Chopin News, Views, Previews, and Reviews:

Piano Archives: Arturo Benedetti Michelangelo = SCHUMANN: Piano Concerto in A Minor, Op. 54; LISZT: Piano Concerto No. 1 in E-flat Major; RACHMANINOV: Piano Concerto No. 4 in G Major, Op. 40; CHOPIN: Waltz

Audiophile Audition – USA

Piano Archives: Arturo Benedetti Michelangelo = SCHUMANN: Piano Concerto in A Minor, Op. 54; LISZT: Piano Concerto No. 1 in E-flat Major; RACHMANINOV: Piano Concerto No. 4 in G Major, Op. 40; CHOPIN: Waltz - Tahra

Chopin plays a bit part in this reissue CD that has this critic reaching for superlatives…

When you purchase this magnificent CD, better have asbestos gloves on and a fireproof CD player! Rarely have I heard even the great Arturo Benedetti Michelangeli (1920- 1995) in such blistering form, his tensile strength and febrile temperament thoroughly in accord in all three collaborations, 1953-1956. For the collector, the Rachmaninov Fourth Concerto ( 12 May 1956), previously unpublished, with Franco Caracciolo (1944-1992) will more than complement Michelangeli’s commercial recording with Gracis for EMI. […]

The posthumous waltz by Chopin hardly qualifies as “charming,” but it has a granite-like glitter thoroughly in keeping with the Rachmaninov lusters.

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BBCSO/Belohlávek at the Barbican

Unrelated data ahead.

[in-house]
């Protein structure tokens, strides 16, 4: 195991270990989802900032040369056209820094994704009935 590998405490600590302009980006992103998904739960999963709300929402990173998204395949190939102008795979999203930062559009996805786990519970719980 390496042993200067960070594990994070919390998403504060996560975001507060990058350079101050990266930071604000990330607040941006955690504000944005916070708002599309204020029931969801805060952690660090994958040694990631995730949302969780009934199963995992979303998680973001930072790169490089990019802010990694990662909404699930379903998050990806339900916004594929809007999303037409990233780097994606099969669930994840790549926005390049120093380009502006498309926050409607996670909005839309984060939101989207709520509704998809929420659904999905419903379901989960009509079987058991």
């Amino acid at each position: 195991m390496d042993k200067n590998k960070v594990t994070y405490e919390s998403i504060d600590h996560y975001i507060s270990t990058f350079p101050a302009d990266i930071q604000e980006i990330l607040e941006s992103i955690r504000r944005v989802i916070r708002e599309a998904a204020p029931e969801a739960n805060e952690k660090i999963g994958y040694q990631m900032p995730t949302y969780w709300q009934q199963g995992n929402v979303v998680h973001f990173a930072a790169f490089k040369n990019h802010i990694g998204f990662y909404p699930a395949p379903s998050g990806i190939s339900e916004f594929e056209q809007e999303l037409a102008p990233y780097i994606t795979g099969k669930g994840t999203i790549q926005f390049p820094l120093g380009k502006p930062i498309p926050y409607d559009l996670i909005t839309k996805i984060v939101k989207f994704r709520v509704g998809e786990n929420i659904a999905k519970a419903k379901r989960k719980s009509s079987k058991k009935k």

Times Online – UK

Today’s Ingrid Fliter installment finds our heroine at the piano bench at the Barbican…

Turning up to a concert hall to find that Chopin has been substituted for Szymanowski is a bit like turning up to a dinner party to find that the roast beef has been swapped for crème brulée. But for the young Argentinian pianist Ingrid Fliter, Chopin is a serious business. And just moments into her dynamic performance of the Piano Concerto No 2 I had stopped missing the indisposed Piotr Anderszewski (originally down for Szymanowksi’s Sinfonia Concertante) and was hooked.

Yes, there was a rich sweetness to Fliter’s playing – you cannot have Chopin without sugar, not least in the luscious larghetto – but plenty of fibre and muscle as well. Not for nothing has Fliter been compared to her great compatriot Martha Argerich: there’s a similar vitality, an engaging restlessness that imbued some of Chopin’s most dreamy sub-plots with enough snappiness and tang to keep us on our toes.

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